Refresh. All exhausted characters become ready (moved to their normal upright position). Each player increases his threat by 1, and the first player passes the first player token to the next player clockwise on his left. That player becomes the new first player. Play then proceeds to the resource phase of the next round.
But enough with gameplay aspects. Now is the moment of truth. Does the game hold up to our expectations?

First Impressions

Upon opening the game box, I realized that it was simply too big for what it contained. Actual contents require only the middle one-third of the box, while the two other thirds are covered with cardboard pieces. Overcoming the initial frustration I began opening the small packages containing cards and the cardboard sheets with tokens and the threat counters. Upon observing the components I realized how much attention to detail was given during design. Fantasy Flight has proven in the course of years that where looks matter, it can make the difference and this game is no exception. All cards are exquisitely beautiful and detailed.

And then comes the rulebook. I have to admit that it seemed pretty intimidating to read through the 32 page manual but taking into account that many pages are example illustrations, things have been a bit easier than anticipated. But let’s go through our usual rating categories:

Components:

As mentioned earlier, cards couldn’t be better designed. Images of all cards are awesome, tokens are sturdy and the threat trackers are just superb. The only complain I had is about the number of players that can play the game. While four 30-card decks are included in the box, allowing four players to play, only 2 threat counters are included. I think that it would be appropriate to give full components for four players as only two threat counters would be required. Of course one can easily track threat in a piece of paper but it still seems a bit awkward. Fantasy Flight preferred profit over efficiency stating in the rulebook that “a one to two player game can be played using only the contents of this core set. (Up to four players can play the game cooperatively with a second copy of the core set.)” 9/10

Gameplay:

Gameplay is well thought of. The game has a lot of depth and allows many different strategies giving players the privilege of adjusting their decks as they please even combining different spheres in them and play according to their style. The game provides absolute immersion, through the beautiful artwork and interesting text on cards, not only quest cards that describe the mission of the party of adventurers but character and enemy cards too. Players are constantly faced with important decisions such as: Which characters should I use to commit to quests, which to defend or attack? Maybe I could use the character’s special ability instead. I was really impressed by the duration of the first few games until all players felt comfortably regarding the rules. The game box states a playing time of 60 minutes but be prepared to play a lot longer in the first games. Everyone who is not intimidated by complex rules and long gameplay and is a fan of the book will simply love this game and never be bored to play it. 8/10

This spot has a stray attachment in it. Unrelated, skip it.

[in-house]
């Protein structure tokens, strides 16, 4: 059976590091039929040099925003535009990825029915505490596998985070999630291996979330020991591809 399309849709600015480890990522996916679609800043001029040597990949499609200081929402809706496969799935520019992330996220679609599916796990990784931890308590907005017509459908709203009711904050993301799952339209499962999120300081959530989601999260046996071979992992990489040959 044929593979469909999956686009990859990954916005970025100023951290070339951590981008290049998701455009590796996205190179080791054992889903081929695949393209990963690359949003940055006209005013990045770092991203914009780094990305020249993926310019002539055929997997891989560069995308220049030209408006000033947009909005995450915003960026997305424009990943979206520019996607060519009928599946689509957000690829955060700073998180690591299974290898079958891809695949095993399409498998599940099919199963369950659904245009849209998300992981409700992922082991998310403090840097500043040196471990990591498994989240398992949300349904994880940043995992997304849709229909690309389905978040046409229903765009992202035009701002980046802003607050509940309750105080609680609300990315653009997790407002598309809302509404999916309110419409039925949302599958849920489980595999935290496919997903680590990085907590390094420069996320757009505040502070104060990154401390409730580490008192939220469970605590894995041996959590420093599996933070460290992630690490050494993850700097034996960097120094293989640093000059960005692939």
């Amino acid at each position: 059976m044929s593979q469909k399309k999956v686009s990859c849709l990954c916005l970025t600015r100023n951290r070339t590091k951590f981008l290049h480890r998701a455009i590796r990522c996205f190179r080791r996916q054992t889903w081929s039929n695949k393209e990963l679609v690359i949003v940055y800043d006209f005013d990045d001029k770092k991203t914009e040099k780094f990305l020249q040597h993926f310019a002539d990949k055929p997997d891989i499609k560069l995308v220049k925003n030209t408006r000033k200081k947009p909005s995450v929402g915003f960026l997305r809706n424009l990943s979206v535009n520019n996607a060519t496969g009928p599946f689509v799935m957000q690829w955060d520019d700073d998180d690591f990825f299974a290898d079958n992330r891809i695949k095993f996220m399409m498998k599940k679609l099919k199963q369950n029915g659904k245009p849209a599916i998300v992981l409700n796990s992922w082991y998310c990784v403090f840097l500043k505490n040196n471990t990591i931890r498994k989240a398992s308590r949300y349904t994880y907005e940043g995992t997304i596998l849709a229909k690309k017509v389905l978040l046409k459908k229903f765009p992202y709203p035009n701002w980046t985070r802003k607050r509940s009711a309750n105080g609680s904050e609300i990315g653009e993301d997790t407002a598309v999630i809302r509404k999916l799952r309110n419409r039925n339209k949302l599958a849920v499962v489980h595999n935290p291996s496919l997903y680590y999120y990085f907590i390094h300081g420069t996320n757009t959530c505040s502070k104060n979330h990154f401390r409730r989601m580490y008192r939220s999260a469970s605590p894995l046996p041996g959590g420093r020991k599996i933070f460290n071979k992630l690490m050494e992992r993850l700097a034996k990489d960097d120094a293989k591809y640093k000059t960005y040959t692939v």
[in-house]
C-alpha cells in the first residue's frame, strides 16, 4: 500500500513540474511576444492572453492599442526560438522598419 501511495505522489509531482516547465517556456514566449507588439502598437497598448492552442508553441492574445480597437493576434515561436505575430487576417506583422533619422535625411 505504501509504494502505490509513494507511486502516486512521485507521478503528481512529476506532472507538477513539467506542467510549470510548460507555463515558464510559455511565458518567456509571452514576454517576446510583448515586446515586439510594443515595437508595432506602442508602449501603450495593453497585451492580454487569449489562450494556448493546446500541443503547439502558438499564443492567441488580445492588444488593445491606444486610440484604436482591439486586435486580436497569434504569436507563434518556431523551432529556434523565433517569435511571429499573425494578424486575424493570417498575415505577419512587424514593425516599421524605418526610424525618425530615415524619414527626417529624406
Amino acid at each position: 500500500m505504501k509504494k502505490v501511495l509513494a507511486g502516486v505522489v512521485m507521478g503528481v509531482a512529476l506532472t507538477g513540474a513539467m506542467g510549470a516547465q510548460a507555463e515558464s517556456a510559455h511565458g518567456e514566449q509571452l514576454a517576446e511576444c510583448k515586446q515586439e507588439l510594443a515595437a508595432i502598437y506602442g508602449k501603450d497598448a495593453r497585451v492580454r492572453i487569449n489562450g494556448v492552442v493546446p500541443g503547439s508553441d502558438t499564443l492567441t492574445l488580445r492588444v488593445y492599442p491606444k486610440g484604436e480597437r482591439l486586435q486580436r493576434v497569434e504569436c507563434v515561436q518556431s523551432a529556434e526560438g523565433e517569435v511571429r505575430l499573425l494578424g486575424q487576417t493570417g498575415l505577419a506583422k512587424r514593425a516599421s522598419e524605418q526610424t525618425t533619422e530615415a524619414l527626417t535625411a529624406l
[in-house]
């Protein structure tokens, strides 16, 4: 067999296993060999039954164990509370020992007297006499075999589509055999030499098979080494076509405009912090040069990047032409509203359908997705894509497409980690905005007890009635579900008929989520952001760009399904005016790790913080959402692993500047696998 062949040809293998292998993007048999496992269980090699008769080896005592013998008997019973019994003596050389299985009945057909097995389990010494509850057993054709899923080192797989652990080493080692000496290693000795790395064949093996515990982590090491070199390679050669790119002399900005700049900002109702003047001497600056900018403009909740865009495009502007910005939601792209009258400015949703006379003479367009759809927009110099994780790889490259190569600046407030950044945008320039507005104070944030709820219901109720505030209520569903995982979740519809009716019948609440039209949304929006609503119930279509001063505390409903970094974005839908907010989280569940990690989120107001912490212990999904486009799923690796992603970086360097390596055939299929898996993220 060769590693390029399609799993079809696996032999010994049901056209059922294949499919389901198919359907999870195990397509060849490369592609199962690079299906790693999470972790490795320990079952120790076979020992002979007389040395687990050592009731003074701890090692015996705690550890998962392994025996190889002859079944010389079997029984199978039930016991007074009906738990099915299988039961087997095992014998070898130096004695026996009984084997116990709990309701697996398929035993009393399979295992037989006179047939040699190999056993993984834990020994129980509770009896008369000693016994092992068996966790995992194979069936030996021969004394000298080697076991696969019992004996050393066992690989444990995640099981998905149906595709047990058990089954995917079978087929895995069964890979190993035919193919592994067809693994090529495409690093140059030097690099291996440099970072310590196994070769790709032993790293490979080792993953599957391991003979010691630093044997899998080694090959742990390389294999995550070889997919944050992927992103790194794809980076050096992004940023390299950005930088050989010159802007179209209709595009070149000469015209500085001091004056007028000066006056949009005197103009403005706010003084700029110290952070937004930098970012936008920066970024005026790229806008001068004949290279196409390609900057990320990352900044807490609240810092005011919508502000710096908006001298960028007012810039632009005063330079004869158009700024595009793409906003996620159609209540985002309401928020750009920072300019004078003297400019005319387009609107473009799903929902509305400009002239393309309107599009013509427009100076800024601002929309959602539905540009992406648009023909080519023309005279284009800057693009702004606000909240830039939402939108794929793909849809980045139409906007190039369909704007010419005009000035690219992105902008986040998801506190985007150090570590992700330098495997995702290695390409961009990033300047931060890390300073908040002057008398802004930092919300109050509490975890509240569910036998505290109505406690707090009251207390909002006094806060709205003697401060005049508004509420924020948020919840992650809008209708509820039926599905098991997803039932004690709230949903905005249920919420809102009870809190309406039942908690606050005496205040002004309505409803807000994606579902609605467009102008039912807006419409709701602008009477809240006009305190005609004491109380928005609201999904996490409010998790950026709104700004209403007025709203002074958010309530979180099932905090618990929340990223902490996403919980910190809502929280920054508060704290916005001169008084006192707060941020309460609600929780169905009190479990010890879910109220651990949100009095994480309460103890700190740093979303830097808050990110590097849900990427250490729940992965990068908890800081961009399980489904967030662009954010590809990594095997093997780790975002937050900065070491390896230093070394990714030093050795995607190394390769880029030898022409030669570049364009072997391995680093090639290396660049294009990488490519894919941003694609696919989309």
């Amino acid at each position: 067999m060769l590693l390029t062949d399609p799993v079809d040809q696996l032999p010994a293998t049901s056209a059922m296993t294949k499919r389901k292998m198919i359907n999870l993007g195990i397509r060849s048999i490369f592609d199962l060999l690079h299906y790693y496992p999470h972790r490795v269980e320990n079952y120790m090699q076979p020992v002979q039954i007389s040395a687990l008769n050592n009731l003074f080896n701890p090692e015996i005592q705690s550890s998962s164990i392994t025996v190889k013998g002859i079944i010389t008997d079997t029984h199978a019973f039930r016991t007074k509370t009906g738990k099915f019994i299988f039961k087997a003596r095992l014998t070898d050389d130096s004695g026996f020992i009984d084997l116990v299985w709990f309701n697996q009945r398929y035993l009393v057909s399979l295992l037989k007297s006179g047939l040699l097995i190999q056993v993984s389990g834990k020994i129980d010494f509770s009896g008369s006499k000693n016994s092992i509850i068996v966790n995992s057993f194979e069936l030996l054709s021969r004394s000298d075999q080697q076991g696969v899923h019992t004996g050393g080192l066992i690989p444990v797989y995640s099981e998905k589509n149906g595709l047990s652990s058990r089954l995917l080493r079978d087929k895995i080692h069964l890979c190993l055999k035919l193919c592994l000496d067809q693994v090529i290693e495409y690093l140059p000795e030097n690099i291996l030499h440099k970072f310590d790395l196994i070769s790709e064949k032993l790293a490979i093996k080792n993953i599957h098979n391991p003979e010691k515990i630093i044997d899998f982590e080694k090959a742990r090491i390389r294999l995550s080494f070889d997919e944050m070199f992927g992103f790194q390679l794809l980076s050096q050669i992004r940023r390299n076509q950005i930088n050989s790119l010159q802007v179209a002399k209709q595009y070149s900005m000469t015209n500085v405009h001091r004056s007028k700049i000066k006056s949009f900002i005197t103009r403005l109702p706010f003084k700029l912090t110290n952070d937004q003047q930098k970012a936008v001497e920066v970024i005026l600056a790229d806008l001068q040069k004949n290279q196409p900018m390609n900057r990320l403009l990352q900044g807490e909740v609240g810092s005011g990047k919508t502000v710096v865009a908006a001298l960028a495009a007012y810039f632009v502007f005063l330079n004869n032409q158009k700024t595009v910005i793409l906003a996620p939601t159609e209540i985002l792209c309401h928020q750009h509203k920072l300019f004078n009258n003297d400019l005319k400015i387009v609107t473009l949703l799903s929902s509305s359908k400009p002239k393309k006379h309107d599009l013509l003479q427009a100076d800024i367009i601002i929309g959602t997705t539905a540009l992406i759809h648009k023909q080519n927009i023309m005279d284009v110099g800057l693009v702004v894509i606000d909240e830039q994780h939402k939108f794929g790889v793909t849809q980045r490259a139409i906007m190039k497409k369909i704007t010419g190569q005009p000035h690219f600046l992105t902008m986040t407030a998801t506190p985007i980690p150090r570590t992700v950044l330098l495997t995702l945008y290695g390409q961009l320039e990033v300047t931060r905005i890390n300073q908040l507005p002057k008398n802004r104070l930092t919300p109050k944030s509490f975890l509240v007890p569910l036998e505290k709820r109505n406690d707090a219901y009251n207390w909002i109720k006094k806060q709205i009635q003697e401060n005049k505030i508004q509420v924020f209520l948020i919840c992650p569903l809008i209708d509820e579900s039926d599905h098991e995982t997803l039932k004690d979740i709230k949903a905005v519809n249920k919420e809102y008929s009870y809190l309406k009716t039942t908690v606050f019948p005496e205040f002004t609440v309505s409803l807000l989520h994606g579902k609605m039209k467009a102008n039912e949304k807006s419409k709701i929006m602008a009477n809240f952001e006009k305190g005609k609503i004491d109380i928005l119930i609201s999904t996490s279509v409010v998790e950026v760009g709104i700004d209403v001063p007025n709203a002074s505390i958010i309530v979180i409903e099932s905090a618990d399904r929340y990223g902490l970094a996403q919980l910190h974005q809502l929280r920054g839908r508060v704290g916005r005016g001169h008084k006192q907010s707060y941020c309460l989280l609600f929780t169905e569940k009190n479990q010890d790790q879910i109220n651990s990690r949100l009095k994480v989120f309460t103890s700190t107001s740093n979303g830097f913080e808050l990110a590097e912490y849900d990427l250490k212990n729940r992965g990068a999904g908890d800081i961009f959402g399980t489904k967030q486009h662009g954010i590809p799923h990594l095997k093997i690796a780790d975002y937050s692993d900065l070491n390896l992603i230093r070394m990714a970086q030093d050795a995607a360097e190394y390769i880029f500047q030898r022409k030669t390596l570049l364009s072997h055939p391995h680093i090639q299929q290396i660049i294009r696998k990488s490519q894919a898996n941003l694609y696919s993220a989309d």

Learning Curve:

All that is required to learn the game is go once through the rules and play the game once. That could take a while though. It is recommended that one of the players who likes to read rules should just do that and then explain the game to the others while playing the first (easier scenario). Merely stating the game rules will be intimidating and won’t serve much as the rules are pretty extensive and will be soon forgotten without the in-game experience. The sequence of phases is shown in the last pages of the rulebook along with the timing when players can take actions which will prove quite useful. 6/10

Theme:

The game quests take place during a timespan of 17 years: from when Bilbo celebrates his 111th birthday (and Frodo’s 33rd) to days just prior to Frodo’s leaving the Shire. However the scenarios are not retelling the story of the books but instead they describe new adventures throughout Middle-Earth history. That may be seen as a positive or negative point to players and is clearly a matter of character. I personally find this idea refreshing and more intriguing. Game artwork along with detailed texting and the appearance of well-known heroes such as Aragorn, Legolas and Gimli makes the theme of the game always present in every action players make. 9/10

Replayability:

Replayability is another strong point of this game. While new adventure packs are released each month, keeping up the interest in the game, even the core set with it’s 3 scenarios is pretty interesting as you will always want to replay scenarios to achieve better scores (lower scores are better!) and accomplish quests in fewer rounds. So replayability is at its best here. 9/10

Fun:

The game is much fun, though not in a way that will amuse you or make you laugh. Most times you will be struggling to make the right decisions about what actions to take or talk to your fellow mates about the right strategy to advance in the game. I think most fun comes out of the fact that this is a cooperative game. This is accomplished with an intuitive way though, allowing enough space for player cooperation and allowing players to make their own decisions too. I had a lot of fun playing this game 8/10